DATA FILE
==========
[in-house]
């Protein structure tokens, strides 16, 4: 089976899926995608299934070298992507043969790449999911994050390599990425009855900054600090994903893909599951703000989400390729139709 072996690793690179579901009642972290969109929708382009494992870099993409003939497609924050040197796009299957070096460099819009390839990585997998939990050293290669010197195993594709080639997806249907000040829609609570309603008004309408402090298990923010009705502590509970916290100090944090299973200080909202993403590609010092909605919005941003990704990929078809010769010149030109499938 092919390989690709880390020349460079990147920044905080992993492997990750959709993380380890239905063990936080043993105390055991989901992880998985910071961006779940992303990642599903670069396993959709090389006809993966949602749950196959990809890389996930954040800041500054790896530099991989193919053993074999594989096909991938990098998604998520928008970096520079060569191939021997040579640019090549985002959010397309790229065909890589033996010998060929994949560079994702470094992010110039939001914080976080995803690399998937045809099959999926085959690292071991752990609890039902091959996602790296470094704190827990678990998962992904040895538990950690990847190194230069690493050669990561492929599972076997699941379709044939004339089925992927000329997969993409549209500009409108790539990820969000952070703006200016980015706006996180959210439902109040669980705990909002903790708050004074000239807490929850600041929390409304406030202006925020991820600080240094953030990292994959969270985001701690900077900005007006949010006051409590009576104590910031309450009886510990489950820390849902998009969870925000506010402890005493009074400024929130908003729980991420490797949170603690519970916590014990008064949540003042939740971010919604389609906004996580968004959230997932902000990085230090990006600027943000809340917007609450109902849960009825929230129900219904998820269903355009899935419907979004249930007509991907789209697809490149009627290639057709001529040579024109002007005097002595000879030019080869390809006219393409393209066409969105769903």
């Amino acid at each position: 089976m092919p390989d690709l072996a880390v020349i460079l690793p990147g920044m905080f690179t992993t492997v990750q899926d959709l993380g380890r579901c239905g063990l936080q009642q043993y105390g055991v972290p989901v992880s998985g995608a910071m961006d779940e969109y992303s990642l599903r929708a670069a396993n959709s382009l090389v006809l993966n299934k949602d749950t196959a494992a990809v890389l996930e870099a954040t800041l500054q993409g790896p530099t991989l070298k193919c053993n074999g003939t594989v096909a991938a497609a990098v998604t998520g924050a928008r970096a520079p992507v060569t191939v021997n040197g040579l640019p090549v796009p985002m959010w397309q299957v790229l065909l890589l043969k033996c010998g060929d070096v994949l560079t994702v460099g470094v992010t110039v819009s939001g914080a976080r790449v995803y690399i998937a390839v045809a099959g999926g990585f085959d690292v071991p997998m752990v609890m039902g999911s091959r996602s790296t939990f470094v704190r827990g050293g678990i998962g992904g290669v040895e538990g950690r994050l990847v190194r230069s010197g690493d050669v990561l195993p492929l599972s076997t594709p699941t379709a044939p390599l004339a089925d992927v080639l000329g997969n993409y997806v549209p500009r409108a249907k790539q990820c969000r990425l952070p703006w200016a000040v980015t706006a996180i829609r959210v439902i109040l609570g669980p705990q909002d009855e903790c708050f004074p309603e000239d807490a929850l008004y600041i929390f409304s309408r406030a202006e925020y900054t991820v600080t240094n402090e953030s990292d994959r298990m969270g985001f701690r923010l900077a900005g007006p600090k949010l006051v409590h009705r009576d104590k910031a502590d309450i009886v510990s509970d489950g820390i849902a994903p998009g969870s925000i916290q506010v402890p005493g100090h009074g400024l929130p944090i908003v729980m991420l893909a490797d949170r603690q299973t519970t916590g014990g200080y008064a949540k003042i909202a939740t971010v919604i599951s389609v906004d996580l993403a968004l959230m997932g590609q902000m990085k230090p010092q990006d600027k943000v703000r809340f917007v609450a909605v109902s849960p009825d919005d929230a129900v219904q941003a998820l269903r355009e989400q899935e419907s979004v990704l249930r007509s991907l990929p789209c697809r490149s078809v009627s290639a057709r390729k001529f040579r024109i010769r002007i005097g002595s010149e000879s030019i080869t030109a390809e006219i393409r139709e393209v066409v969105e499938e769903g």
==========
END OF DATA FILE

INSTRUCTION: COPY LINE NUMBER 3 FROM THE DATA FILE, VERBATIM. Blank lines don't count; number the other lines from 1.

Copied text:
């Amino acid at each position: 089976m092919p390989d690709l072996a880390v020349i460079l690793p990147g920044m905080f690179t992993t492997v990750q899926d959709l993380g380890r579901c239905g063990l936080q009642q043993y105390g055991v972290p989901v992880s998985g995608a910071m961006d779940e969109y992303s990642l599903r929708a670069a396993n959709s382009l090389v006809l993966n299934k949602d749950t196959a494992a990809v890389l996930e870099a954040t800041l500054q993409g790896p530099t991989l070298k193919c053993n074999g003939t594989v096909a991938a497609a990098v998604t998520g924050a928008r970096a520079p992507v060569t191939v021997n040197g040579l640019p090549v796009p985002m959010w397309q299957v790229l065909l890589l043969k033996c010998g060929d070096v994949l560079t994702v460099g470094v992010t110039v819009s939001g914080a976080r790449v995803y690399i998937a390839v045809a099959g999926g990585f085959d690292v071991p997998m752990v609890m039902g999911s091959r996602s790296t939990f470094v704190r827990g050293g678990i998962g992904g290669v040895e538990g950690r994050l990847v190194r230069s010197g690493d050669v990561l195993p492929l599972s076997t594709p699941t379709a044939p390599l004339a089925d992927v080639l000329g997969n993409y997806v549209p500009r409108a249907k790539q990820c969000r990425l952070p703006w200016a000040v980015t706006a996180i829609r959210v439902i109040l609570g669980p705990q909002d009855e903790c708050f004074p309603e000239d807490a929850l008004y600041i929390f409304s309408r406030a202006e925020y900054t991820v600080t240094n402090e953030s990292d994959r298990m969270g985001f701690r923010l900077a900005g007006p600090k949010l006051v409590h009705r009576d104590k910031a502590d309450i009886v510990s509970d489950g820390i849902a994903p998009g969870s925000i916290q506010v402890p005493g100090h009074g400024l929130p944090i908003v729980m991420l893909a490797d949170r603690q299973t519970t916590g014990g200080y008064a949540k003042i909202a939740t971010v919604i599951s389609v906004d996580l993403a968004l959230m997932g590609q902000m990085k230090p010092q990006d600027k943000v703000r809340f917007v609450a909605v109902s849960p009825d919005d929230a129900v219904q941003a998820l269903r355009e989400q899935e419907s979004v990704l249930r007509s991907l990929p789209c697809r490149s078809v009627s290639a057709r390729k001529f040579r024109i010769r002007i005097g002595s010149e000879s030019i080869t030109a390809e006219i393409r139709e393209v066409v969105e499938e769903g």